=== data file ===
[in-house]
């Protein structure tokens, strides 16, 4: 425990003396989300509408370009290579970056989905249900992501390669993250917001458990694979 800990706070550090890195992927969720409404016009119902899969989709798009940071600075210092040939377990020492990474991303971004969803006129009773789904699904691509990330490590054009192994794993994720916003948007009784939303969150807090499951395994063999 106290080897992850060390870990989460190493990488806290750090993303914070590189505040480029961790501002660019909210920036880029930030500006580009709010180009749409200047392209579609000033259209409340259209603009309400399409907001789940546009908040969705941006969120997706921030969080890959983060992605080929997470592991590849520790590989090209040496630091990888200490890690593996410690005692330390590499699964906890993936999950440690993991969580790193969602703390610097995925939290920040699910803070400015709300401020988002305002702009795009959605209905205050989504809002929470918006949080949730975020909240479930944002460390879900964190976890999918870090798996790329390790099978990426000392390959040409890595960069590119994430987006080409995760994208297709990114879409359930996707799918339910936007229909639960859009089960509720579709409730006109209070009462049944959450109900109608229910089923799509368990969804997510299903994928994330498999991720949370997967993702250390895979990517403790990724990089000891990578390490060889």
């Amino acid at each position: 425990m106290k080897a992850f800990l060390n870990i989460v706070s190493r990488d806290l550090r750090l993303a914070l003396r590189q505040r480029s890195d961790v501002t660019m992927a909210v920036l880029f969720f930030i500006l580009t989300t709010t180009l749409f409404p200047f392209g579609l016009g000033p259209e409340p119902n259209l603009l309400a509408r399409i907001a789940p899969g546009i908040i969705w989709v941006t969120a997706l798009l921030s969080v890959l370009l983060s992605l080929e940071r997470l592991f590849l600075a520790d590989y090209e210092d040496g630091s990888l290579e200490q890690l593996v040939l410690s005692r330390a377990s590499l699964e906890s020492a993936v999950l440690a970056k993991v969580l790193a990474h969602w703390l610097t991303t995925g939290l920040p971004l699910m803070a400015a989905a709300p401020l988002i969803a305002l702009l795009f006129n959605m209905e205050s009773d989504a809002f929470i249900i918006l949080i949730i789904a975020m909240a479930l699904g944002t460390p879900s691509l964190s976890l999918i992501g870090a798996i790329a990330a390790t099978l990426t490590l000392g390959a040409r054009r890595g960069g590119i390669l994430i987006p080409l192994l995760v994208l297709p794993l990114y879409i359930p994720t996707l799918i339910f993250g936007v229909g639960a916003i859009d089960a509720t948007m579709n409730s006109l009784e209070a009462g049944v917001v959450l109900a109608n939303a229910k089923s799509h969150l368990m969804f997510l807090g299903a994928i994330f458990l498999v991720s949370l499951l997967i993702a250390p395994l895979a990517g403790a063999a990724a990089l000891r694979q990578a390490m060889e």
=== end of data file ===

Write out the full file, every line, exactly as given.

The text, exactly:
[in-house]
């Protein structure tokens, strides 16, 4: 425990003396989300509408370009290579970056989905249900992501390669993250917001458990694979 800990706070550090890195992927969720409404016009119902899969989709798009940071600075210092040939377990020492990474991303971004969803006129009773789904699904691509990330490590054009192994794993994720916003948007009784939303969150807090499951395994063999 106290080897992850060390870990989460190493990488806290750090993303914070590189505040480029961790501002660019909210920036880029930030500006580009709010180009749409200047392209579609000033259209409340259209603009309400399409907001789940546009908040969705941006969120997706921030969080890959983060992605080929997470592991590849520790590989090209040496630091990888200490890690593996410690005692330390590499699964906890993936999950440690993991969580790193969602703390610097995925939290920040699910803070400015709300401020988002305002702009795009959605209905205050989504809002929470918006949080949730975020909240479930944002460390879900964190976890999918870090798996790329390790099978990426000392390959040409890595960069590119994430987006080409995760994208297709990114879409359930996707799918339910936007229909639960859009089960509720579709409730006109209070009462049944959450109900109608229910089923799509368990969804997510299903994928994330498999991720949370997967993702250390895979990517403790990724990089000891990578390490060889």
């Amino acid at each position: 425990m106290k080897a992850f800990l060390n870990i989460v706070s190493r990488d806290l550090r750090l993303a914070l003396r590189q505040r480029s890195d961790v501002t660019m992927a909210v920036l880029f969720f930030i500006l580009t989300t709010t180009l749409f409404p200047f392209g579609l016009g000033p259209e409340p119902n259209l603009l309400a509408r399409i907001a789940p899969g546009i908040i969705w989709v941006t969120a997706l798009l921030s969080v890959l370009l983060s992605l080929e940071r997470l592991f590849l600075a520790d590989y090209e210092d040496g630091s990888l290579e200490q890690l593996v040939l410690s005692r330390a377990s590499l699964e906890s020492a993936v999950l440690a970056k993991v969580l790193a990474h969602w703390l610097t991303t995925g939290l920040p971004l699910m803070a400015a989905a709300p401020l988002i969803a305002l702009l795009f006129n959605m209905e205050s009773d989504a809002f929470i249900i918006l949080i949730i789904a975020m909240a479930l699904g944002t460390p879900s691509l964190s976890l999918i992501g870090a798996i790329a990330a390790t099978l990426t490590l000392g390959a040409r054009r890595g960069g590119i390669l994430i987006p080409l192994l995760v994208l297709p794993l990114y879409i359930p994720t996707l799918i339910f993250g936007v229909g639960a916003i859009d089960a509720t948007m579709n409730s006109l009784e209070a009462g049944v917001v959450l109900a109608n939303a229910k089923s799509h969150l368990m969804f997510l807090g299903a994928i994330f458990l498999v991720s949370l499951l997967i993702a250390p395994l895979a990517g403790a063999a990724a990089l000891r694979q990578a390490m060889e």